London, Part 5 (Windsor Castle, Stonehenge, Oxford and some travel notes)

We reserved our last day in London to escape it and see something other than an impressive city. Fortunately it’s not hard to do. There are bus companies that do these sorts of things. (We chose an Evan Evans tour.) One advantage of being sixty is for one of the first times in my life I could get a senior discount. Also, the tour company picks you up at the hotel and delivers you back to an Underground station, so it was convenient as well. The trick is to not pick too long a tour. One that took us to Bath would have been more than 15 hours! As it was ours was a busy twelve-hour tour.

You also get a feel for life outside of the city. Southern England is not exactly flat but there are no mountains to speak of. The closest parallel here in the United States is southeastern and central Ohio, with the exception being that England has a much better infrastructure. There are fewer large roads but more railway stations. Since it gets plenty of rain and moisture, it is a lush if often overcast land.

Windsor Castle
Windsor Castle

Windsor Castle – Buckingham Palace in London is the Queen’s primary residence, but it’s not particularly pretty, just very convenient for facilitating her busy schedule. She puts in more than 300 appearances a year, not bad for an old monarch who recently turned 90. I can understand why given the choice she would prefer to be elsewhere. In fact she was in residence when we visited Windsor Castle, as evidenced by her flag flying from the castle’s flagstaff. It didn’t slow us down taking the public tour, along with thousands of others – it’s quite a hopping tourist destination. The Queen stayed in her private chambers while we walked its inner courtyard and then ascended into the residence itself. The tour is quite impressive. Windsor Castle is on par with Versailles but has quite a view on its knob of a hill. The tour will take you through many rooms, including the king’s bedchamber, various libraries, studies and whole rooms that are nothing more than pantries with priceless plates and such that are probably rarely used. (Unfortunately, pictures are not allowed inside the residence.) It’s unlikely that Britons will have to fight off an armed invasion with swords, pikes and suits of armor. Should it ever be necessary, there are thousands of these items to gawk at behind secure displays along with endless amounts of artwork. Originally built by the French during the Norman years, today the castle still impressed; even on a dreary day like the day we visited. The city of Windsor can be found just outside its gates. Windsor Castle is definitely worth a day trip.[clearboth]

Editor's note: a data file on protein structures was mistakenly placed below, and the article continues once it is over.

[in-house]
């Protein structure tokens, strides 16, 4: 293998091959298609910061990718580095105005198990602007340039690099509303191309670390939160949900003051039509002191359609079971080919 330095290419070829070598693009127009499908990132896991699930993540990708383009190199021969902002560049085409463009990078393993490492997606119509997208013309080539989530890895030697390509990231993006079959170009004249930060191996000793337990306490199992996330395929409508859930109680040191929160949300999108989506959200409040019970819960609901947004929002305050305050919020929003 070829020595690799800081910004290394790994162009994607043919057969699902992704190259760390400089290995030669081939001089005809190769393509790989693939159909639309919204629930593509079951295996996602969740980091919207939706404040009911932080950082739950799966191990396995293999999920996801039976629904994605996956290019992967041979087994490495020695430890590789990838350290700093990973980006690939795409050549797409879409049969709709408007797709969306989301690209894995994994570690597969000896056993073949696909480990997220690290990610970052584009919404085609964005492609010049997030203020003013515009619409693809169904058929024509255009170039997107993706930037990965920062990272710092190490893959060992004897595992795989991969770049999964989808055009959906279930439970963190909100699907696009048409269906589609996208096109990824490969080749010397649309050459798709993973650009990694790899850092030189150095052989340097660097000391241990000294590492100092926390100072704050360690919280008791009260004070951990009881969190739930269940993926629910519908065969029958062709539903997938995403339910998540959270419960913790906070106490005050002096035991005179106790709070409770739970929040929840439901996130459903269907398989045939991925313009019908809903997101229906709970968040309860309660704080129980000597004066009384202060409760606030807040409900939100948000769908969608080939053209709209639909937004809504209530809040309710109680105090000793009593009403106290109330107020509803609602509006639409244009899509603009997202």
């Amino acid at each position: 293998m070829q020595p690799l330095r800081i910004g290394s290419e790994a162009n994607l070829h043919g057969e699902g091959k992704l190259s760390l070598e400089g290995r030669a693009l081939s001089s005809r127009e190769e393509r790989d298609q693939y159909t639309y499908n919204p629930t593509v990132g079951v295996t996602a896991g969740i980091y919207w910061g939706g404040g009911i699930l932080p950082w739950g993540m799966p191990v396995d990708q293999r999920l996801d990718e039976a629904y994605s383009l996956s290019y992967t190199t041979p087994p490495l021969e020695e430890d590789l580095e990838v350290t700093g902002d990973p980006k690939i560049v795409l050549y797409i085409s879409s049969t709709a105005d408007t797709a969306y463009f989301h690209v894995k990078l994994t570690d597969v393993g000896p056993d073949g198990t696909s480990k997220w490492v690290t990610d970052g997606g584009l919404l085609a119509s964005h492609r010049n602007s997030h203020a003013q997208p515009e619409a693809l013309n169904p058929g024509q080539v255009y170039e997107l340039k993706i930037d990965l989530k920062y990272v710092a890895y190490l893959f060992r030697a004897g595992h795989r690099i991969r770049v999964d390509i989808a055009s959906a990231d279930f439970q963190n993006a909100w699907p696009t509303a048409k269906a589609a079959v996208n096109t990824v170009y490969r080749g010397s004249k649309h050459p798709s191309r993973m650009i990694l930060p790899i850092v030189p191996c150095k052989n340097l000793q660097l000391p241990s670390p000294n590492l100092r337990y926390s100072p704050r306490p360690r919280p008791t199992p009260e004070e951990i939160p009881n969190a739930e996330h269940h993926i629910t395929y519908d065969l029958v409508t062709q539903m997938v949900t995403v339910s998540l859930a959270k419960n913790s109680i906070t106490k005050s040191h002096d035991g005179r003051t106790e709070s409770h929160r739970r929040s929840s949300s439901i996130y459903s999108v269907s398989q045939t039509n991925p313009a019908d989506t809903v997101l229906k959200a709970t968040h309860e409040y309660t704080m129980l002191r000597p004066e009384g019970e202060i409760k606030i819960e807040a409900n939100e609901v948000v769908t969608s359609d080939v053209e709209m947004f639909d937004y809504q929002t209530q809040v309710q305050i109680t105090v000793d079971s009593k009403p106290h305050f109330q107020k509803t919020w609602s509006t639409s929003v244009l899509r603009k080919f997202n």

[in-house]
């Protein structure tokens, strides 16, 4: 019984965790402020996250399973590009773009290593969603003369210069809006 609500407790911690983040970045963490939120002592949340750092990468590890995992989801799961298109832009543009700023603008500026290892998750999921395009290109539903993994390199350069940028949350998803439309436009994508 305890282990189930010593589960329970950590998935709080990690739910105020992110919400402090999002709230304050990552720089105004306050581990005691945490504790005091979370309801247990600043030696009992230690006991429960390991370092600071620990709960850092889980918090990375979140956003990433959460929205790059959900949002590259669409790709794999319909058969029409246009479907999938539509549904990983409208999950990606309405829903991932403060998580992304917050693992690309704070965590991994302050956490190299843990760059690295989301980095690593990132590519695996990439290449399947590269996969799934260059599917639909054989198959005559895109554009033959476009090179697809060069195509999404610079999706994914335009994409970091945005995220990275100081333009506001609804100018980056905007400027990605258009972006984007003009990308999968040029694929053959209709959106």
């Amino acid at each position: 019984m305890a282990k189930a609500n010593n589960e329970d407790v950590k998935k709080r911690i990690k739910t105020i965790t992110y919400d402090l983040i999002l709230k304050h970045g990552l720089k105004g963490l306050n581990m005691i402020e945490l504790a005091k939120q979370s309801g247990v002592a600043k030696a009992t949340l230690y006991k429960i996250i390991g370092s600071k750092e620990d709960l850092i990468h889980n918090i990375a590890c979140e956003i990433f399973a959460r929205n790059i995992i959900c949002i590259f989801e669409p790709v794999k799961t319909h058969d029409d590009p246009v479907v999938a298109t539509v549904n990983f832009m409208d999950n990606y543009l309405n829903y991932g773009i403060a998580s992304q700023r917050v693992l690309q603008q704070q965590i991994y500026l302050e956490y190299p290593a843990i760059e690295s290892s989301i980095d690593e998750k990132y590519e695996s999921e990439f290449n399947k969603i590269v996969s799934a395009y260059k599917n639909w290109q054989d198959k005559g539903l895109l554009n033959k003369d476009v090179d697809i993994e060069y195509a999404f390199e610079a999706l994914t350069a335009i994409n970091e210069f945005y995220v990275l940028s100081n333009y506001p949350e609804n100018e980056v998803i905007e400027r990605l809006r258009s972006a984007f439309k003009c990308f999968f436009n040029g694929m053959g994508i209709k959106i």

Stonehenge – To visit Stonehenge, drive a couple of hours west onto the Salisbury Plain. You can see Stonehenge from the highway in the distance but of course it’s better to get a closer look. It’s a Celtic henge (a circle of stone or wooden uprights; there were wooden ones too that did not survive) that acted as something of a calendar and celestial navigator for these ancient people, not to mention a place of public sacrifice. It’s not exactly the pyramids, but Stonehenge at least predates most of the pyramids. For its time it was quite a logistical feat to simply quarry and move the stones more than thirty miles into position, let alone to position them for astronomical events. Stonehenge sits literally in the middle of nowhere. It is frequently windy on the Salisbury Plain with gale force winds the day we were there. It was hard not to be swept away by the wind. You can’t actually touch the stones but you can walk around it. There is a visitors’ center a short bus ride away. What you will learn is how little is actually known. You can see many earthen mounds nearby, burial sites for prominent people of the time it was built and most actively used (3100BC – 1600 BC). We toured Stonehenge a few days before the equinox, which explained a long row of RVs nearby. There is still a pagan community in England (and elsewhere) to celebrate these celestial events.[clearboth]